China’s Search for Quality Growth
China’s leaders have demonstrated a willingness to accept lower rates of GDP growth as they shift toward a more balanced growth model that emphasizes human wellbeing. It will not be easy to realize the vision of "people-centered" development that President Xi Jinping announced in October 2017, but the country is on the right track.
HONG KONG – As Chinese President Xi Jinping begins his second five-year term, shifting toward “quality growth” is at the top of the country’s policy agenda. Across China’s government, a quiet but resolute commitment to fostering a new growth model that corrects the distortions created by decades of double-digit growth – including corruption, pollution, rising inequality, and other structural imbalances – is taking root.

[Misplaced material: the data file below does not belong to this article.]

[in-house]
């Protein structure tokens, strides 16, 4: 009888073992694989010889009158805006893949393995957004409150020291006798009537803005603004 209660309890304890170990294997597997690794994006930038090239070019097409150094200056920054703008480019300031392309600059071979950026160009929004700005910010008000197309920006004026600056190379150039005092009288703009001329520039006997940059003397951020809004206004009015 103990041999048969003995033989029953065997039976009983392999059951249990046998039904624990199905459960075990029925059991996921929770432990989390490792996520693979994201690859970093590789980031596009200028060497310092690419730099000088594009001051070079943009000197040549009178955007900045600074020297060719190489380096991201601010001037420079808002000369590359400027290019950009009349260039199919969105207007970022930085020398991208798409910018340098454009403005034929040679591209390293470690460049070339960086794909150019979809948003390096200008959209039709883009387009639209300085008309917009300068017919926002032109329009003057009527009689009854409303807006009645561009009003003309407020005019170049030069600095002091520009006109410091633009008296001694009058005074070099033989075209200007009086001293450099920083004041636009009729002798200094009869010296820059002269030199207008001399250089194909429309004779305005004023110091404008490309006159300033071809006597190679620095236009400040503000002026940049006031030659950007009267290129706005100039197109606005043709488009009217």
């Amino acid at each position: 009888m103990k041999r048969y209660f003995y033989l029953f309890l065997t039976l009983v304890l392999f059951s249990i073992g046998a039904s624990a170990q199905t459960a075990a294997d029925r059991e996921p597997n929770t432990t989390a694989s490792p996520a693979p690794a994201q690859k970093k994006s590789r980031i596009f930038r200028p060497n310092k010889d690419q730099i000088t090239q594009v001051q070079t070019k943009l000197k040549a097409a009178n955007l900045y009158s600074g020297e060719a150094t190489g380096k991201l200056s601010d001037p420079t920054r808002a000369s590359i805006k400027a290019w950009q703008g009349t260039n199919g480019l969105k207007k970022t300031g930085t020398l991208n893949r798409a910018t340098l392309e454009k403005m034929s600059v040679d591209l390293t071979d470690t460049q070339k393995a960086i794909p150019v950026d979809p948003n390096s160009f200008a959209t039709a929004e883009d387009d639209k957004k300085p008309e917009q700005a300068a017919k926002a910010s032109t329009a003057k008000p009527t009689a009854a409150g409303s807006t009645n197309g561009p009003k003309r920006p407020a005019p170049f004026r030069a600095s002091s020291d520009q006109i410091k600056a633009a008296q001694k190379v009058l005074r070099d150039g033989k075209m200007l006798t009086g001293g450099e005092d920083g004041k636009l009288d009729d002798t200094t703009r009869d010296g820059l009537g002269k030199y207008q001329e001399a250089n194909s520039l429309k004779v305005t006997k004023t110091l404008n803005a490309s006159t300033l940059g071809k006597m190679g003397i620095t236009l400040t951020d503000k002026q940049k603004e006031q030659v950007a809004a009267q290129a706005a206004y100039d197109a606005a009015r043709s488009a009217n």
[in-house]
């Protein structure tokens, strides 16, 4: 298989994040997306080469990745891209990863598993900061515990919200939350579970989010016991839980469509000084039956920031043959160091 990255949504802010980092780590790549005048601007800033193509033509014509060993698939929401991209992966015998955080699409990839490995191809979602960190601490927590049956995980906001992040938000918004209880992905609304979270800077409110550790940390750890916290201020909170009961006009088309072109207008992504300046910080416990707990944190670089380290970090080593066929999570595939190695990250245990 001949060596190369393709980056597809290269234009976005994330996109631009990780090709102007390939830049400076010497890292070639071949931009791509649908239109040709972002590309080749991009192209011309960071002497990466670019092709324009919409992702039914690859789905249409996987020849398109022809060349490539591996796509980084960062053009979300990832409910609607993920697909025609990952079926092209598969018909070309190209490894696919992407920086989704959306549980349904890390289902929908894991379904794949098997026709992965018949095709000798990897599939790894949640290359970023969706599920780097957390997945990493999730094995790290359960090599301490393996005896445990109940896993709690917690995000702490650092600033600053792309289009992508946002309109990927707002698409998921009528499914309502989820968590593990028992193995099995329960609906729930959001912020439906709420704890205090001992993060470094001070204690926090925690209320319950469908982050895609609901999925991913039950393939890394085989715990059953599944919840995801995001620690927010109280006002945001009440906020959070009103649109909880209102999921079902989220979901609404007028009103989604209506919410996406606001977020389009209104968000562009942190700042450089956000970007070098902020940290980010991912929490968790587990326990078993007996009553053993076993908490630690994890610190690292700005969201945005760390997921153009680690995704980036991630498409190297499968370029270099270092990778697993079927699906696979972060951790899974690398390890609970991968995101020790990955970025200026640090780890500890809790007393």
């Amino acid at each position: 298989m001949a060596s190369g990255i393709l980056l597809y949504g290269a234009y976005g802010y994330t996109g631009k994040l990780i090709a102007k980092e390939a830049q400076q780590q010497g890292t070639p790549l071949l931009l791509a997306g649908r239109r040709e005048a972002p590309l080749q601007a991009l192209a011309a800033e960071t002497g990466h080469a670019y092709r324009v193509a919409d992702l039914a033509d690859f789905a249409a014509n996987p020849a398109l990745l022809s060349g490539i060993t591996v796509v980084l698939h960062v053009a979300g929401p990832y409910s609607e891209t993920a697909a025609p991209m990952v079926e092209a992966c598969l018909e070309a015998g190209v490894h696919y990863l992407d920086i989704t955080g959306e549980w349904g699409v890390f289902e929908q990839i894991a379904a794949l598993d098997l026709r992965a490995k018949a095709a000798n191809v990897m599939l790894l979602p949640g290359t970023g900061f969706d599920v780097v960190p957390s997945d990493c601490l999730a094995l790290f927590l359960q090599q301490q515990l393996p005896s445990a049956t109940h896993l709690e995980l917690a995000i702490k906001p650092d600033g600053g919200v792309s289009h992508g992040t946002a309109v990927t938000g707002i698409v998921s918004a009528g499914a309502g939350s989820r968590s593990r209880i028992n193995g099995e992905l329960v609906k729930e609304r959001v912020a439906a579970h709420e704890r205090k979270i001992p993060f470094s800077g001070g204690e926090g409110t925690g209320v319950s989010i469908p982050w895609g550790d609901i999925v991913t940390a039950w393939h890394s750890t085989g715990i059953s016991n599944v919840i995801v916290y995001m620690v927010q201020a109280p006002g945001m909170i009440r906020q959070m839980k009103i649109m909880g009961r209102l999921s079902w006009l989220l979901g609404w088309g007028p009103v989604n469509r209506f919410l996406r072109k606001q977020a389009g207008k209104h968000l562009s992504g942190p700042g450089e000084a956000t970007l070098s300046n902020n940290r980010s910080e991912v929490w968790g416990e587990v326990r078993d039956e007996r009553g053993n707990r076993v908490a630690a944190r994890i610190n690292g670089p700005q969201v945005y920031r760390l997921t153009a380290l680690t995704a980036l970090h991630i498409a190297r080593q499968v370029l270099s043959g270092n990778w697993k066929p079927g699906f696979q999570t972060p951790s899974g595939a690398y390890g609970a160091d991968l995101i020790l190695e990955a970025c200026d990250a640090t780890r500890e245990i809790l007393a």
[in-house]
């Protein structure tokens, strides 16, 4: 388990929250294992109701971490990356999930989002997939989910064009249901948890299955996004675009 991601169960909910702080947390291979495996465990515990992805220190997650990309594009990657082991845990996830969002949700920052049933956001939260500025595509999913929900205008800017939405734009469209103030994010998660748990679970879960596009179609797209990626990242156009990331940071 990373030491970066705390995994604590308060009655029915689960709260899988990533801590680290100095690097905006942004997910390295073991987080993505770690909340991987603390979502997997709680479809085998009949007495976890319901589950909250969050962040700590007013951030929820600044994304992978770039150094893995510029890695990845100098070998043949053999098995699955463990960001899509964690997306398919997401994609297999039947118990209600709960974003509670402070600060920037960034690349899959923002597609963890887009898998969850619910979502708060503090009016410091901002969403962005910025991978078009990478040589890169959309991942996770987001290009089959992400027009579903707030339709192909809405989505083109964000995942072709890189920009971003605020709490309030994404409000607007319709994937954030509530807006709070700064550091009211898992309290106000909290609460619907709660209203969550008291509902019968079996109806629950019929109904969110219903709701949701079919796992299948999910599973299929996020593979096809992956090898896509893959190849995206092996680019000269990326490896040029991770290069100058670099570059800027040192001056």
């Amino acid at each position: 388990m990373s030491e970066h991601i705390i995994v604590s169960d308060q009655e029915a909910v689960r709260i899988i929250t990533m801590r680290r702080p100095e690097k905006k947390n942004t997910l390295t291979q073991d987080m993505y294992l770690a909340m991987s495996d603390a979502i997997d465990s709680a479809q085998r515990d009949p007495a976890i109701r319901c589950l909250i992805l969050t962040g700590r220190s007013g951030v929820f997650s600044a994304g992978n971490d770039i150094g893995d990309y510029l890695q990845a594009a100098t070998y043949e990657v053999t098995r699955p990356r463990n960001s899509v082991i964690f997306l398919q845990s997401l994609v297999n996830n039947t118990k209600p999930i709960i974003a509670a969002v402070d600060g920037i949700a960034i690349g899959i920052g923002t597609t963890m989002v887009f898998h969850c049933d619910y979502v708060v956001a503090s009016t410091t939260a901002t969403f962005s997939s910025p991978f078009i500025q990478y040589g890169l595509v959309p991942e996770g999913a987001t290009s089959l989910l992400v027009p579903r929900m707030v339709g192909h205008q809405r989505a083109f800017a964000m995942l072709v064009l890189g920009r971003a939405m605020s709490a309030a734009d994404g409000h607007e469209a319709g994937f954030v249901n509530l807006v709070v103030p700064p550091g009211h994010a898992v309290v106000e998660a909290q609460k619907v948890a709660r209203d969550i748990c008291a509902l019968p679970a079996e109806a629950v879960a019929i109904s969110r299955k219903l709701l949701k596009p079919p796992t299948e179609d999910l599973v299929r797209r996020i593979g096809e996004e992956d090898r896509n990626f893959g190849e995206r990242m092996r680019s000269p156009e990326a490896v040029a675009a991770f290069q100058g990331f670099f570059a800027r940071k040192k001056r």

Over most of the last 40 years, China focused on rapid land-based development, driven by local initiatives aimed at attracting infrastructure investment, human resources, and tax revenues. The creation of special economic zones, industrial parks, and free-trade zones facilitated such development, as they benefited from a large pool of cheap labor migrating from rural areas.
Throughout this process, China used GDP growth as its main measure of success. This enabled the establishment of well-defined goals and incentives for local officials as they competed with one another. But it also caused serious problems – such as environmental damage, inequality, excessive debts, overcapacity, and corruption – to flourish.
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